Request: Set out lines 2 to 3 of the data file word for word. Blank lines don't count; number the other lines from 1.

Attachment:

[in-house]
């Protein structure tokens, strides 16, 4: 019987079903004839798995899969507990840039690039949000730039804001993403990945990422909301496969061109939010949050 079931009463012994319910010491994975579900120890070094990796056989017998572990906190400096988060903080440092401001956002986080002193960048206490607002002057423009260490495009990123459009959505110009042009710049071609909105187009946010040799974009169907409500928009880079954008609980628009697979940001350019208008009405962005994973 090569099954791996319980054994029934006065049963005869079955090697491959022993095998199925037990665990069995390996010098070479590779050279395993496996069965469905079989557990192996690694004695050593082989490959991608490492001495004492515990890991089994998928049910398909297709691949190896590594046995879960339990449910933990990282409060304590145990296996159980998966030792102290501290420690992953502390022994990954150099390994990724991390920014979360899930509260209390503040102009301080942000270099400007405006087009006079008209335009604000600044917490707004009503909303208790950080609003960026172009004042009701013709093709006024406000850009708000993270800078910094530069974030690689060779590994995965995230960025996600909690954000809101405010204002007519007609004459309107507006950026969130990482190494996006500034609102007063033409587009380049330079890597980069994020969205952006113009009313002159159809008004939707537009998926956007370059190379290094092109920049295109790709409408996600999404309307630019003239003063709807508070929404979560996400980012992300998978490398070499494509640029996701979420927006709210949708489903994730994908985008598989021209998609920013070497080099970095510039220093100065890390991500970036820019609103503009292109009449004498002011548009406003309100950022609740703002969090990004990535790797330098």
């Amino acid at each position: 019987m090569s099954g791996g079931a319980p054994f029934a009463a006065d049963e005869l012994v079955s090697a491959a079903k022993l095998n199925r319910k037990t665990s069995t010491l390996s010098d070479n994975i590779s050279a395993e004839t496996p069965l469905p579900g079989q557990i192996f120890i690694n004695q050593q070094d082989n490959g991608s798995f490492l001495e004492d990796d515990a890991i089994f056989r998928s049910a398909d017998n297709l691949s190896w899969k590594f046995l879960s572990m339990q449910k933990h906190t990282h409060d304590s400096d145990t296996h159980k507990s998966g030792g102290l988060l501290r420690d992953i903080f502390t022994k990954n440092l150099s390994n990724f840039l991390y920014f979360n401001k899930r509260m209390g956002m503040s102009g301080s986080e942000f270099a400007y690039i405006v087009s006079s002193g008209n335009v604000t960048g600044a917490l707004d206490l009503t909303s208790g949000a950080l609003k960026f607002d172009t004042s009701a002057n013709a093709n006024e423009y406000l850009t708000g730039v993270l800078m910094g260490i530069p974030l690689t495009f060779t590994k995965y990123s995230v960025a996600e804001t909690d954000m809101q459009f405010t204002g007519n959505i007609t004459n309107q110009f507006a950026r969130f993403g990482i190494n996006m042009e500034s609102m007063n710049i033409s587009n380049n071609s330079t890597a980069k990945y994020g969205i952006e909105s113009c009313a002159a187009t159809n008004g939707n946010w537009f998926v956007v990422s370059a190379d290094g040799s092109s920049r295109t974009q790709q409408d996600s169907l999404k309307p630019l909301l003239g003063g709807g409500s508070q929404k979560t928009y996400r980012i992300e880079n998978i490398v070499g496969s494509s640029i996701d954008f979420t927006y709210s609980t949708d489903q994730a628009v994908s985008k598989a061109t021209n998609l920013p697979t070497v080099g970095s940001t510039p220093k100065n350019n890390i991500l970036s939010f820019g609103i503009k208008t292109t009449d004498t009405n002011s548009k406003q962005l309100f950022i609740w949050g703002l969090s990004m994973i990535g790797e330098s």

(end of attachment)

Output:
């Protein structure tokens, strides 16, 4: 019987079903004839798995899969507990840039690039949000730039804001993403990945990422909301496969061109939010949050 079931009463012994319910010491994975579900120890070094990796056989017998572990906190400096988060903080440092401001956002986080002193960048206490607002002057423009260490495009990123459009959505110009042009710049071609909105187009946010040799974009169907409500928009880079954008609980628009697979940001350019208008009405962005994973 090569099954791996319980054994029934006065049963005869079955090697491959022993095998199925037990665990069995390996010098070479590779050279395993496996069965469905079989557990192996690694004695050593082989490959991608490492001495004492515990890991089994998928049910398909297709691949190896590594046995879960339990449910933990990282409060304590145990296996159980998966030792102290501290420690992953502390022994990954150099390994990724991390920014979360899930509260209390503040102009301080942000270099400007405006087009006079008209335009604000600044917490707004009503909303208790950080609003960026172009004042009701013709093709006024406000850009708000993270800078910094530069974030690689060779590994995965995230960025996600909690954000809101405010204002007519007609004459309107507006950026969130990482190494996006500034609102007063033409587009380049330079890597980069994020969205952006113009009313002159159809008004939707537009998926956007370059190379290094092109920049295109790709409408996600999404309307630019003239003063709807508070929404979560996400980012992300998978490398070499494509640029996701979420927006709210949708489903994730994908985008598989021209998609920013070497080099970095510039220093100065890390991500970036820019609103503009292109009449004498002011548009406003309100950022609740703002969090990004990535790797330098």
């Amino acid at each position: 019987m090569s099954g791996g079931a319980p054994f029934a009463a006065d049963e005869l012994v079955s090697a491959a079903k022993l095998n199925r319910k037990t665990s069995t010491l390996s010098d070479n994975i590779s050279a395993e004839t496996p069965l469905p579900g079989q557990i192996f120890i690694n004695q050593q070094d082989n490959g991608s798995f490492l001495e004492d990796d515990a890991i089994f056989r998928s049910a398909d017998n297709l691949s190896w899969k590594f046995l879960s572990m339990q449910k933990h906190t990282h409060d304590s400096d145990t296996h159980k507990s998966g030792g102290l988060l501290r420690d992953i903080f502390t022994k990954n440092l150099s390994n990724f840039l991390y920014f979360n401001k899930r509260m209390g956002m503040s102009g301080s986080e942000f270099a400007y690039i405006v087009s006079s002193g008209n335009v604000t960048g600044a917490l707004d206490l009503t909303s208790g949000a950080l609003k960026f607002d172009t004042s009701a002057n013709a093709n006024e423009y406000l850009t708000g730039v993270l800078m910094g260490i530069p974030l690689t495009f060779t590994k995965y990123s995230v960025a996600e804001t909690d954000m809101q459009f405010t204002g007519n959505i007609t004459n309107q110009f507006a950026r969130f993403g990482i190494n996006m042009e500034s609102m007063n710049i033409s587009n380049n071609s330079t890597a980069k990945y994020g969205i952006e909105s113009c009313a002159a187009t159809n008004g939707n946010w537009f998926v956007v990422s370059a190379d290094g040799s092109s920049r295109t974009q790709q409408d996600s169907l999404k309307p630019l909301l003239g003063g709807g409500s508070q929404k979560t928009y996400r980012i992300e880079n998978i490398v070499g496969s494509s640029i996701d954008f979420t927006y709210s609980t949708d489903q994730a628009v994908s985008k598989a061109t021209n998609l920013p697979t070497v080099g970095s940001t510039p220093k100065n350019n890390i991500l970036s939010f820019g609103i503009k208008t292109t009449d004498t009405n002011s548009k406003q962005l309100f950022i609740w949050g703002l969090s990004m994973i990535g790797e330098s």